Readers will root for and relate to Hester.

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LIGHTS, CAMERA, DISASTER

A middle schooler struggles with executive function disorder in this thoughtful middle-grade novel.

Hester loves filmmaking more than anything else. Not only is it her passion—she carries her video camera everywhere—but it also makes the most sense to her. Her executive function disorder makes traditional schoolwork difficult despite dedicated strategies at school and home. Luckily, her best friends, white Max and Indian-American Nev, have always been supportive and understanding. Hess loves collaborating with them on filmmaking projects, and she can’t wait to show their spy film at the middle school talent show. However, she struggles to balance all of her commitments—in addition to difficult schoolwork and the trio’s movie, she’s working on an extra-credit film project. In serious danger of failing eighth grade and thus unable to participate in the talent show, Hess feels her world spinning further out of control. Ashamed and devastated, she finds solace and support in the kindness of a few teachers, her supportive parents, and a graphic novel–loving ELL student who wears a hijab and has emigrated from the Middle East. The book’s hopeful finale is tidy and clichéd but undeniably satisfying. Through Hester’s thoughtful first-person narration, structured with “fast forward,” “pause,” and “resume play” asides, Dionne creates a flawed, lovable, sympathetic character who, thanks to her support network, is ultimately able to become “the director of [her] own story.”

Readers will root for and relate to Hester. (Fiction. 9-14)

Pub Date: March 27, 2018

ISBN: 978-1-338-13408-7

Page Count: 272

Publisher: Levine/Scholastic

Review Posted Online: Dec. 3, 2017

Kirkus Reviews Issue: Jan. 1, 2018

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Moving and poetic.

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PAX

A motherless boy is forced to abandon his domesticated fox when his father decides to join soldiers in an approaching war.

Twelve-year-old Peter found his loyal companion, Pax, as an orphaned kit while still grieving his own mother’s death. Peter’s difficult and often harsh father said he could keep the fox “for now” but five years later insists the boy leave Pax by the road when he takes Peter to his grandfather’s house, hundreds of miles away. Peter’s journey back to Pax and Pax’s steadfastness in waiting for Peter’s return result in a tale of survival, intrinsic connection, and redemption. The battles between warring humans in the unnamed conflict remain remote, but the oncoming wave of deaths is seen through Pax’s eyes as woodland creatures are blown up by mines. While Pax learns to negotiate the complications of surviving in the wild and relating to other foxes, Peter breaks his foot and must learn to trust a seemingly eccentric woman named Vola who battles her own ghosts of war. Alternating chapters from the perspectives of boy and fox are perfectly paced and complementary. Only Peter, Pax, Vola, and three of Pax’s fox companions are named, conferring a spare, fablelike quality. Every moment in the graceful, fluid narrative is believable. Klassen’s cover art has a sense of contained, powerful stillness. (Interior illustrations not seen.)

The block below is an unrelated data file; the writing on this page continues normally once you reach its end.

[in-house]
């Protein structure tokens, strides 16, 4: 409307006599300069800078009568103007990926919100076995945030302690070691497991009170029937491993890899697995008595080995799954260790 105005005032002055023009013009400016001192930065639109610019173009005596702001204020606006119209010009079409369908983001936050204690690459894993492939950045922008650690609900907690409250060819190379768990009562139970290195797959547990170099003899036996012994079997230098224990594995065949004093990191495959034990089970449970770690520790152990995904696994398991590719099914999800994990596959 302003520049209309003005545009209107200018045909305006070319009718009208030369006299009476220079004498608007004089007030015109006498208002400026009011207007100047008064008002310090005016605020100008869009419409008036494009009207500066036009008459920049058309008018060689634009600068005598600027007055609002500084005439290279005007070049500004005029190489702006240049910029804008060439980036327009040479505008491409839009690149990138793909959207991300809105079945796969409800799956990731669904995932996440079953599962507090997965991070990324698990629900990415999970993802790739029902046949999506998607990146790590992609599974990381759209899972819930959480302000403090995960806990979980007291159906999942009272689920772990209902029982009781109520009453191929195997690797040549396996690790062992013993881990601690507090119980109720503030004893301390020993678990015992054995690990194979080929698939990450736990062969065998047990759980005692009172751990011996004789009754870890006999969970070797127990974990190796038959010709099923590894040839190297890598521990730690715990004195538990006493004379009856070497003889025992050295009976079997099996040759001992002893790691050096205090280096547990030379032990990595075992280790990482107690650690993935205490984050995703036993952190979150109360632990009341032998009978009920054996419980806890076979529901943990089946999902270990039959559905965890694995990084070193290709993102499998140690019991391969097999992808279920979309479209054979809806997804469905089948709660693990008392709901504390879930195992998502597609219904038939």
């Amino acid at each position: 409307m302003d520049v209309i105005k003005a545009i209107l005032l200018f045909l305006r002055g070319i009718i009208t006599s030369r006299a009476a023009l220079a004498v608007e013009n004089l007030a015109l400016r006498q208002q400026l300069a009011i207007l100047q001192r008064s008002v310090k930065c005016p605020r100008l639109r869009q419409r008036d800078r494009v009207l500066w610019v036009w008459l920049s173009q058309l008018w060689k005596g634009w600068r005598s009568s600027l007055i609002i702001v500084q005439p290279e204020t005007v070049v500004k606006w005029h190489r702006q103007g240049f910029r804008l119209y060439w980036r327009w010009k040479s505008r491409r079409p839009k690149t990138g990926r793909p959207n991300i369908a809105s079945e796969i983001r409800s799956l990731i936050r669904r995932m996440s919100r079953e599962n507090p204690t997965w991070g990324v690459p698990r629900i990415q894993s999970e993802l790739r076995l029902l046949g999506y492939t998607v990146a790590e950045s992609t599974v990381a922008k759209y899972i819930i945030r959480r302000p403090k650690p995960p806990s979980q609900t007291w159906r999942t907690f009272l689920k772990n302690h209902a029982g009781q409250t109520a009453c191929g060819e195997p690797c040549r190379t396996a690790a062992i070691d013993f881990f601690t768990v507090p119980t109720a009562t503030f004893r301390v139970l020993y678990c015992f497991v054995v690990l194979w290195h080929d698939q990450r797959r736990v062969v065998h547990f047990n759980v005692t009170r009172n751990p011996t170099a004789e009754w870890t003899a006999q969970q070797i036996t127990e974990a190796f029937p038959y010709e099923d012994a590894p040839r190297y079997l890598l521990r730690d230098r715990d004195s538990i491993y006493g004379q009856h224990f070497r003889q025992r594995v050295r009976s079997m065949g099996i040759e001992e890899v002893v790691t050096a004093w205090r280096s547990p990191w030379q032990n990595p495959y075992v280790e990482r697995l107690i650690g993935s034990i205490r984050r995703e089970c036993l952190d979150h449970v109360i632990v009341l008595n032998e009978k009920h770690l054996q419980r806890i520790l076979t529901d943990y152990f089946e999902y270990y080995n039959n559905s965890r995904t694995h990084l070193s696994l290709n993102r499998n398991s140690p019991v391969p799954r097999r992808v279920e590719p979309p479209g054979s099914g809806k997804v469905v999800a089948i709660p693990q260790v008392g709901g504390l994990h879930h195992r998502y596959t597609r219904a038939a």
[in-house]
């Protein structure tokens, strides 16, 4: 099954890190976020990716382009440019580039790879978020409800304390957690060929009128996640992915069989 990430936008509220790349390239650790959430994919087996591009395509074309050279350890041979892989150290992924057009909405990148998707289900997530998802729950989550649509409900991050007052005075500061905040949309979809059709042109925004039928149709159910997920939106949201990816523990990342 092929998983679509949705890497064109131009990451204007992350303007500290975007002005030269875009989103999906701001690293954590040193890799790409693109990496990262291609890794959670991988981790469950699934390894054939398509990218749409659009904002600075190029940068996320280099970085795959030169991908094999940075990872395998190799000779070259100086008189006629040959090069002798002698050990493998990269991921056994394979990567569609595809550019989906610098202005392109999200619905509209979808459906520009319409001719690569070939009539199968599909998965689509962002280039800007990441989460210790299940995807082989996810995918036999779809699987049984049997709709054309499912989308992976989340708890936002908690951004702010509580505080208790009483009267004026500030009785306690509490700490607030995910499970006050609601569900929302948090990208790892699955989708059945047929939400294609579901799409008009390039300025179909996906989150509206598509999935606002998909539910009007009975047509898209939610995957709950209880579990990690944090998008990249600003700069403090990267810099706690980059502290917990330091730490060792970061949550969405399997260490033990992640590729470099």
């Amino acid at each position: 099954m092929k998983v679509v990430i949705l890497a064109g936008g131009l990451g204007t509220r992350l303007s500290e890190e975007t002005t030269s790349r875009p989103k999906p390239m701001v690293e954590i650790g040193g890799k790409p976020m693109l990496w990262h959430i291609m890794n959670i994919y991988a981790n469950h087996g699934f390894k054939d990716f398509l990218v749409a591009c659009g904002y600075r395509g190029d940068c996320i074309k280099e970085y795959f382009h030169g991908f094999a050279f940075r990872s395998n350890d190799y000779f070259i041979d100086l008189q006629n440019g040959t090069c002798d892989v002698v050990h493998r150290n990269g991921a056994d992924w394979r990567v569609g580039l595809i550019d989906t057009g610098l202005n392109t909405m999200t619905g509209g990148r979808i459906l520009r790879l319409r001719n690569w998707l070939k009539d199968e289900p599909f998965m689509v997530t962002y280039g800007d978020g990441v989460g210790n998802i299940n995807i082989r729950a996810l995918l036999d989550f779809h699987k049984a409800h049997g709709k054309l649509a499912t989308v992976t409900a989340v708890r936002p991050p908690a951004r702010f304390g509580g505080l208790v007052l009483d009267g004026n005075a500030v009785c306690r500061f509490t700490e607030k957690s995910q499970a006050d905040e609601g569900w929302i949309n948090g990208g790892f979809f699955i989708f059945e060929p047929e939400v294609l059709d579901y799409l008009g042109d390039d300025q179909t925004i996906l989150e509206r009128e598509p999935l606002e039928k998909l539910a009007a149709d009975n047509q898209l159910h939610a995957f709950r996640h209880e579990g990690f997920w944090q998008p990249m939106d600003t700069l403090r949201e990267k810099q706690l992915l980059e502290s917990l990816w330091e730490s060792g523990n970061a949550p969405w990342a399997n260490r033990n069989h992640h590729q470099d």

Moving and poetic. (Animal fantasy. 9-13)

Pub Date: Feb. 2, 2016

ISBN: 978-0-06-237701-2

Page Count: 304

Publisher: Balzer + Bray/HarperCollins

Review Posted Online: Oct. 19, 2015

Kirkus Reviews Issue: Nov. 1, 2015

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A deftly told story that dramatizes how Danes appointed themselves bodyguards—not only for their king, who was in the habit...

NUMBER THE STARS

The author of the Anastasia books as well as more serious fiction (Rabble Starkey, 1987) offers her first historical fiction—a story about the escape of the Jews from Denmark in 1943.

Five years younger than Lisa in Carol Matas' Lisa's War (1989), Annemarie Johansen has, at 10, known three years of Nazi occupation. Though ever cautious and fearful of the ubiquitous soldiers, she is largely unaware of the extent of the danger around her; the Resistance kept even its participants safer by telling them as little as possible, and Annemarie has never been told that her older sister Lise died in its service. When the Germans plan to round up the Jews, the Johansens take in Annemarie's friend, Ellen Rosen, and pretend she is their daughter; later, they travel to Uncle Hendrik's house on the coast, where the Rosens and other Jews are transported by fishing boat to Sweden. Apart from Lise's offstage death, there is little violence here; like Annemarie, the reader is protected from the full implications of events—but will be caught up in the suspense and menace of several encounters with soldiers and in Annemarie's courageous run as courier on the night of the escape. The book concludes with the Jews' return, after the war, to homes well kept for them by their neighbors.

A deftly told story that dramatizes how Danes appointed themselves bodyguards—not only for their king, who was in the habit of riding alone in Copenhagen, but for their Jews. (Historical fiction. 9-12)

Pub Date: April 1, 1989

ISBN: 0547577095

Page Count: 156

Publisher: Houghton Mifflin

Review Posted Online: Oct. 17, 2011

Kirkus Reviews Issue: March 15, 1989

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